A lecture demonstration can be a visually exciting way to illustrate concepts and pique students' interest in physics. Students love seeing physical examples of principles that can otherwise seem abstract and disconnected from the real world. Good demonstrations can be effective in eliciting—and ultimately resolving—students' misconceptions about the physical world. A well-performed demonstration can elucidate a concept in ways that would be impossible to otherwise convey.

Despite their illustrative power, research has shown that demonstrations also often lead to increased confusion.1–4 In many cases, after watching a demonstration, students have an understanding of what took place that is far from what the instructor intended, and students often use their faulty observations of demonstrations to reinforce their own conceptual misconceptions.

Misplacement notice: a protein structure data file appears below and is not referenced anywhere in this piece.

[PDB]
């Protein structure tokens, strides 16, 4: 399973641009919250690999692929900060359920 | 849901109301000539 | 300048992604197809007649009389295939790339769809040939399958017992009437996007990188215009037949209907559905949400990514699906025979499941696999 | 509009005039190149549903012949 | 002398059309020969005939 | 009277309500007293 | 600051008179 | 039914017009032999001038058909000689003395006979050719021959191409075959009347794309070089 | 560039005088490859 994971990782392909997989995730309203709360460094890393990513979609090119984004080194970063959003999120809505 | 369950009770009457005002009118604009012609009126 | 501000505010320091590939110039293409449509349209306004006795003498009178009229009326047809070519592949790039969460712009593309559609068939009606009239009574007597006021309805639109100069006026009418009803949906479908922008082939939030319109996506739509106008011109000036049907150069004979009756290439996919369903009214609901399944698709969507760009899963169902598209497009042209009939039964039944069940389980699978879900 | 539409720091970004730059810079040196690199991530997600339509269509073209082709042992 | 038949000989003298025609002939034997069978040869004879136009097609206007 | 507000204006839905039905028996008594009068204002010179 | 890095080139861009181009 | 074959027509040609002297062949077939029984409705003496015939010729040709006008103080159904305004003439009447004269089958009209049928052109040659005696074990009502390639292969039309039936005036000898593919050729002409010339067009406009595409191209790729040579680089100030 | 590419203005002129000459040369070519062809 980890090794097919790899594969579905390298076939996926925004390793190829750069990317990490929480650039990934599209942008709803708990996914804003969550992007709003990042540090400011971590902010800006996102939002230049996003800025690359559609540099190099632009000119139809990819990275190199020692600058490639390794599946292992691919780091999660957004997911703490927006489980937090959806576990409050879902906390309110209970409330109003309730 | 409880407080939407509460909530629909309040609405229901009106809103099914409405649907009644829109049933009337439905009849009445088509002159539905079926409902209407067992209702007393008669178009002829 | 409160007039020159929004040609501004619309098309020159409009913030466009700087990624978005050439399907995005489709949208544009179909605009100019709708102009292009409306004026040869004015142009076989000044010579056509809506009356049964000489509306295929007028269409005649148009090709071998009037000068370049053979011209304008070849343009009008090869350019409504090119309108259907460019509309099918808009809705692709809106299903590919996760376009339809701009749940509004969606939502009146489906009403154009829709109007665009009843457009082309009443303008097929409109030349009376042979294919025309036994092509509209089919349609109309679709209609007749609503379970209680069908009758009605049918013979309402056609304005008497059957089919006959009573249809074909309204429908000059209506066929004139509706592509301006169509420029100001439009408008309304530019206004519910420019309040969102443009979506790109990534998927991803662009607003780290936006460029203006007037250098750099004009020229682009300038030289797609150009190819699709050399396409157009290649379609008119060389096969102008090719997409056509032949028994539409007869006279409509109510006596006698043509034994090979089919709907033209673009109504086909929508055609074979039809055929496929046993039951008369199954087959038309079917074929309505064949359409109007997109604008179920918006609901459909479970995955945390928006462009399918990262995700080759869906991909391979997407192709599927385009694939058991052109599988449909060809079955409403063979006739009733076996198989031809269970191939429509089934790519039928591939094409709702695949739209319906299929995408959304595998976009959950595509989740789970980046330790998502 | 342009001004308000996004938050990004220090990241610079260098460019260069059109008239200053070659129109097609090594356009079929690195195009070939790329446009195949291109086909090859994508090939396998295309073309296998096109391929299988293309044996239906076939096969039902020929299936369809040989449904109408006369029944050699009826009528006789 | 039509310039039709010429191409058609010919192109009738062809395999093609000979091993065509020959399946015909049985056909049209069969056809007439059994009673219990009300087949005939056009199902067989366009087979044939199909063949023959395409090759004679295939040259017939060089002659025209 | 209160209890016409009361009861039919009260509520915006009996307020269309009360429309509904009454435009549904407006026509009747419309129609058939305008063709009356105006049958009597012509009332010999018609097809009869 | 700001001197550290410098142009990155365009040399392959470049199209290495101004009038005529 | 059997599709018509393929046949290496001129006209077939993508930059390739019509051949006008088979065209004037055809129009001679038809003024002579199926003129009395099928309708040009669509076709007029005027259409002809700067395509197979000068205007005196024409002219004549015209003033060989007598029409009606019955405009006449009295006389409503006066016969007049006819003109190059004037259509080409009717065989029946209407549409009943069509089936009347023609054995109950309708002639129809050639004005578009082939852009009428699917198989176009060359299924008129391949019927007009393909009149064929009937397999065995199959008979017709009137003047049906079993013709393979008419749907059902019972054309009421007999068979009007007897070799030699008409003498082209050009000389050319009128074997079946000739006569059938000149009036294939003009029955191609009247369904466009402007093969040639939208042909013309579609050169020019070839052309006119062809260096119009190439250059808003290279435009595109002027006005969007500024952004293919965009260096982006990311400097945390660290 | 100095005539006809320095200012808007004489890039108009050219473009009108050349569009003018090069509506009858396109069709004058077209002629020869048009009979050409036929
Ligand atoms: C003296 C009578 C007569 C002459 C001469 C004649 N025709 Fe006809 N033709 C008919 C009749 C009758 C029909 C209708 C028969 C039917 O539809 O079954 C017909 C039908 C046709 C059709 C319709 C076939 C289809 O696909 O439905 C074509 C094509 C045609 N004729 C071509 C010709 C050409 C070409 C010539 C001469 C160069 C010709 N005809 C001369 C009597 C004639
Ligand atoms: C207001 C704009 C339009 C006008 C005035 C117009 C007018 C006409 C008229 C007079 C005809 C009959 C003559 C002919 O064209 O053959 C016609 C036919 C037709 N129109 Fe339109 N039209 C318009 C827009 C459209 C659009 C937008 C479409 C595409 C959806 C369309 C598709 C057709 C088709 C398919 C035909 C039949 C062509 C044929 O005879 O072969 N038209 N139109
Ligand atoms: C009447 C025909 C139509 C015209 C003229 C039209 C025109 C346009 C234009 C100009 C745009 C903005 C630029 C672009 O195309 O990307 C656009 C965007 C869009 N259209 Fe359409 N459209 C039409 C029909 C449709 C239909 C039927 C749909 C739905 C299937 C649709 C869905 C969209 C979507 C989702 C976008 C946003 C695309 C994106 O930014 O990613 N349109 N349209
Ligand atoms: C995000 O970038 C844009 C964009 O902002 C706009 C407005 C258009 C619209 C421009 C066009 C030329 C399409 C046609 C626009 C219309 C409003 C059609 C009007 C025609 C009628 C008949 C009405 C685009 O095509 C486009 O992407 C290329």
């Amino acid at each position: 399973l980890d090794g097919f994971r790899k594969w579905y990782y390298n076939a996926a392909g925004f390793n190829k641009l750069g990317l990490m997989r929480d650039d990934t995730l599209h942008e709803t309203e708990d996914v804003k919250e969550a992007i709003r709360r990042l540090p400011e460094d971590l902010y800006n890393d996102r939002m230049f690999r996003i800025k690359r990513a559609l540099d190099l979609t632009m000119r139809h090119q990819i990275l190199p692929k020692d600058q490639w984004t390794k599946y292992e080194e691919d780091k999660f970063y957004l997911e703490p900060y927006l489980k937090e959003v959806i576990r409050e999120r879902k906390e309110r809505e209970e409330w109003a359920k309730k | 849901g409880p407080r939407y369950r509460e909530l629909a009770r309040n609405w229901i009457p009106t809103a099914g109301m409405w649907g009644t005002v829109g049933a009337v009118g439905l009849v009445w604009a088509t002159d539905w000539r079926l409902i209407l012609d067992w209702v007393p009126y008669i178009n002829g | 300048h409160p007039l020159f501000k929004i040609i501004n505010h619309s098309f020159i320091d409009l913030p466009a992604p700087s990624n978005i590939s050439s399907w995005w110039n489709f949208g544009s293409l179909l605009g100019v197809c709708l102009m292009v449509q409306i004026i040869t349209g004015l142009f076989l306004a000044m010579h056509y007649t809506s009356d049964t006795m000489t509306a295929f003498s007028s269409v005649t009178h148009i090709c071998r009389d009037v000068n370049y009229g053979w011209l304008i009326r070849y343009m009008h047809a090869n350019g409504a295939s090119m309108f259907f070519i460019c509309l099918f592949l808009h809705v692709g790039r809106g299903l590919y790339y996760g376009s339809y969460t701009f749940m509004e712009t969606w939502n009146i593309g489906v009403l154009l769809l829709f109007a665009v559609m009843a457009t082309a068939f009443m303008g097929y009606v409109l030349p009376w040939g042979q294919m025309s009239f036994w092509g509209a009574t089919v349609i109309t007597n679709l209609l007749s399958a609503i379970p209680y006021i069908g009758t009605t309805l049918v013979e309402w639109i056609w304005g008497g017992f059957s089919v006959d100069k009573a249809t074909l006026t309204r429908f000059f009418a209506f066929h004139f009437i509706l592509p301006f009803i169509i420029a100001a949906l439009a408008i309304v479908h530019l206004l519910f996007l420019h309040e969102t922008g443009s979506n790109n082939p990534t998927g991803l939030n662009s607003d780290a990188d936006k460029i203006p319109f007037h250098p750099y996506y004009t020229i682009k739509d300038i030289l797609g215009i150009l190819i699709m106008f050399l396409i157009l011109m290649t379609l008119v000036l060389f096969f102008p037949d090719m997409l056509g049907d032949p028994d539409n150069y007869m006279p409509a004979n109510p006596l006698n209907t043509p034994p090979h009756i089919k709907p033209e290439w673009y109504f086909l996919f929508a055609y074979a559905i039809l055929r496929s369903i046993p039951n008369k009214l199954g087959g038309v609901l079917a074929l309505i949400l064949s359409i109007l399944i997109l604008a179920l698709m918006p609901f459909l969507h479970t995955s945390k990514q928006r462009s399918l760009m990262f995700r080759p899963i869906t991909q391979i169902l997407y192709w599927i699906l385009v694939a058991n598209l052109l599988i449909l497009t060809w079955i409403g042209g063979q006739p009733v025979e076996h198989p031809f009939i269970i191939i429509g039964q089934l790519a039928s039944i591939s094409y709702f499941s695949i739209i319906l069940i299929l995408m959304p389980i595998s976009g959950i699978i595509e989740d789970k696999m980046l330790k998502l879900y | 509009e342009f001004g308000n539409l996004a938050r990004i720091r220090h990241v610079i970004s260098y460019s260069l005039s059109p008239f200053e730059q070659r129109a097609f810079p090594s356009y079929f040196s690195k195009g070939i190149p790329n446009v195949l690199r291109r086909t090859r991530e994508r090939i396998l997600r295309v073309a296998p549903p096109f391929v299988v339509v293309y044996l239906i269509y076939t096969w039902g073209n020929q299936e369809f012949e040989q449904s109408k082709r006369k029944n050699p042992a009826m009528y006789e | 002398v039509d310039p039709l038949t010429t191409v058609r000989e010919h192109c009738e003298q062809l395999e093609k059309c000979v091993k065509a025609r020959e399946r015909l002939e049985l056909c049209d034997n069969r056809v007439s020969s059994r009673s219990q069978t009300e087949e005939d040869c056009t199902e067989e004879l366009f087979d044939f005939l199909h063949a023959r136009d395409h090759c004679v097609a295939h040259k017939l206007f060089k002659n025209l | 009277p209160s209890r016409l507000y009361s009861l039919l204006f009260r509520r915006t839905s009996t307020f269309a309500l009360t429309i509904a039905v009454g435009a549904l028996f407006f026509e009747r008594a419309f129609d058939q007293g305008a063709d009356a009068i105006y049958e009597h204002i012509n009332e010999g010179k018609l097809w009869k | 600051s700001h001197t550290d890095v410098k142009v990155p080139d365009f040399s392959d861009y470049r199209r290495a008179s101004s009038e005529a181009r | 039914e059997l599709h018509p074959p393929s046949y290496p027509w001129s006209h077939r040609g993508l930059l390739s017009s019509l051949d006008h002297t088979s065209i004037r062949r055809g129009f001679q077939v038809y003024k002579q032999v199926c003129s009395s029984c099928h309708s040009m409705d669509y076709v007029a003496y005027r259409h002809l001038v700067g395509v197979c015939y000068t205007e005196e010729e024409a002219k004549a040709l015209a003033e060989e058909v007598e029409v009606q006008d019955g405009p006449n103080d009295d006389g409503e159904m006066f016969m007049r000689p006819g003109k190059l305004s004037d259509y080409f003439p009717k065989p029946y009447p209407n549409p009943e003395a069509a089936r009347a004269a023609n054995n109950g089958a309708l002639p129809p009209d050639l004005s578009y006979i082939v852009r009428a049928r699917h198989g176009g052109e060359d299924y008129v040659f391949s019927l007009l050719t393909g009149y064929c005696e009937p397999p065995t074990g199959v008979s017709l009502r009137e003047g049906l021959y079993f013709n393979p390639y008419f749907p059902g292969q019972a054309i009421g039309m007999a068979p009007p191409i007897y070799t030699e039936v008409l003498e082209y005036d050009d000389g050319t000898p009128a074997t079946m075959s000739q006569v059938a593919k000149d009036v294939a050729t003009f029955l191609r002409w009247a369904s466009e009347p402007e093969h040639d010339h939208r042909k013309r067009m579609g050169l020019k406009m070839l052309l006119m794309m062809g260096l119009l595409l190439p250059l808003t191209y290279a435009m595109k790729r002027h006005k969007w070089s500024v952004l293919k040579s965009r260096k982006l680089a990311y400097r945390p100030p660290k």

In light of these findings, what should an instructor do? Should the use of lecture demonstrations be discontinued for fear of doing more harm than good? How can demonstrations be...

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